Tuna is the signature fish for Edo•Mae (Tokyo) Style Sushi Restaurant, defining their quality, style, and artistry. One of the most crucial duties at the fish market, in the opinion of sushi chefs, is selecting their tuna. It is the centerpiece of the “omakase,” or main course in French and Italian course meals.
A sushi restaurant lacking maguro/tuna isn’t considered to be a sushi restaurant by sushi chefs. (This is my article about the incident.)
1. Purchase tuna first
Japanese typically refer to maguro, or tuna with red flesh, when they say “tuna for sushi.” Maguro mostly come in three varieties: Yellowfin, Bigeye, and Bluefin. Albacore tuna, often known as white tuna in the US (and some parts of Japan), is used for sushi.
All three types of “Red” meat—A, B, and C—are of varying quality, with B being the best. C is closest to the tail, which is the cause. Because the tail receives the most exercise and hence has the least amount of fat, it is the leanest meat.
D is “O-Toro” or The Fattiest Tuna Belly (the Japanese word “O” signifies enormous, alluding to the amount of fat). Due to the presence of fat, the meat’s pale pink color can be attributed to this. F is red meat, whereas E is “Chu-Toro,” or medium fatty tuna belly.
In terms of cost, D is the most expensive, E is the second, while B, A, followed by C and F are all equal.
Because Big Eye is smaller than Blue Fin, there is less of a likelihood that E will be O-Toro and more of a possibility that it will be Chu-Toro. When toro is present, it tends to be “tiny” toro and is only occasionally found in yellowfin.
It’s improbable that you will find a whole tuna at a retail store in Japan or the US (or anyplace else in the globe), simply because it would be too much fish to consume for one household, even though I mentioned before that the first step is to go “purchase” the melody. In reality, a whole tuna is usually too much for most restaurants (in the US) to handle, so they typically order 1/4 of it already filleted. (I used to work for a restaurant in LA where a whole tuna would occasionally be ordered.) The quantity of tuna that a restaurant purchases is influenced by the size, size, and caliber of the restaurant. The best section of the Blue fin, the belly with toro, is typically obtained by Japanese sushi restaurants.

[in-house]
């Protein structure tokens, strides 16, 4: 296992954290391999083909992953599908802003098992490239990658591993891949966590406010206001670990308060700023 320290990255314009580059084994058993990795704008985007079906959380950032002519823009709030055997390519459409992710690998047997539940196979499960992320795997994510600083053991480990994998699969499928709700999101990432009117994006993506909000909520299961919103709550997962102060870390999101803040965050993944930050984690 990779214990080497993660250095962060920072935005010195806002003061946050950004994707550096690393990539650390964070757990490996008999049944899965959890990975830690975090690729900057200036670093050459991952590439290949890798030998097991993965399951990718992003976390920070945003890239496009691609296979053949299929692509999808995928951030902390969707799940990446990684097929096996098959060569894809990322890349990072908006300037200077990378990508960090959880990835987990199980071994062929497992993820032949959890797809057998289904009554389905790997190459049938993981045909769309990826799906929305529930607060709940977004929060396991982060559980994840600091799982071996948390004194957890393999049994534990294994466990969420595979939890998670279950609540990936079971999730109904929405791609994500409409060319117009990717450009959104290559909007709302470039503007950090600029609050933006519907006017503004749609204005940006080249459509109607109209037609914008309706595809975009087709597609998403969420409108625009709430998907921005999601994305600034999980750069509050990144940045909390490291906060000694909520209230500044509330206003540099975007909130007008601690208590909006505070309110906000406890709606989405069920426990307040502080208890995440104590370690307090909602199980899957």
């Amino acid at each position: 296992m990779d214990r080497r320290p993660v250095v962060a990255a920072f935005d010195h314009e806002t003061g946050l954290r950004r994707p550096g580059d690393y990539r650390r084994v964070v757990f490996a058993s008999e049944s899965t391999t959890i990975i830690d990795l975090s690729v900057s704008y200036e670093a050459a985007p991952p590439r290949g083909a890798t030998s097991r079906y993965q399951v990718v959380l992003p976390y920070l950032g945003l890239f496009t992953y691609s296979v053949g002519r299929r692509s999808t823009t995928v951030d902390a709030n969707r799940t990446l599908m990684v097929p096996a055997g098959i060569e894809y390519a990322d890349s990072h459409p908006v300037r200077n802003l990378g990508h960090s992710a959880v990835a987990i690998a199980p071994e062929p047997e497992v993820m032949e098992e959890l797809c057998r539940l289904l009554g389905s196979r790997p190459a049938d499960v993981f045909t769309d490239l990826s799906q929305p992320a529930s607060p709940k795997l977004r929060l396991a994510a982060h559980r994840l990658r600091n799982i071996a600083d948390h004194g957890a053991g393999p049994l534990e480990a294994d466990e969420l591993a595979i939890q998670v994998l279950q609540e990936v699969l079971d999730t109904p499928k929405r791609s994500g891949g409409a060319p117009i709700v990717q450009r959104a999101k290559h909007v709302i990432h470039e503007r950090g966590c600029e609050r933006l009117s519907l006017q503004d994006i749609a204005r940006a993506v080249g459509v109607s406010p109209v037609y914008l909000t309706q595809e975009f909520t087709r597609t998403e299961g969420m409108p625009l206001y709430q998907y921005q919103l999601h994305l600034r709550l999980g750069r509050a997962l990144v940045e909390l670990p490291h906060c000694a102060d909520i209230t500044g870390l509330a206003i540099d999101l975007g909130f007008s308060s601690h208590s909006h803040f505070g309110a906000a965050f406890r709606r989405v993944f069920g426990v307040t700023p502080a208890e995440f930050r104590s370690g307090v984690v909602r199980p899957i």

Cut the tuna for nigiri against the grain, often at a 30-degree angle and about 1/4″ thick. The hardest part of cutting is deciding how thick or thin to cut, as this has a significant impact on how your nigiri will taste. Tuna tastes best when it is chopped thickly in general. It will no longer taste like tuna when thin. To test this, eat tuna with two different cuts—one that is paper-thin and the other that is thick—and compare the flavors. When slicing tuna, pull your knife backward rather than pushing it forward like you would when slicing meats and vegetables.
4. Nigiri sushi
When the tuna has been chopped, you are prepared to make nigiri. I’ll assume you’ve already prepared the sushi rice.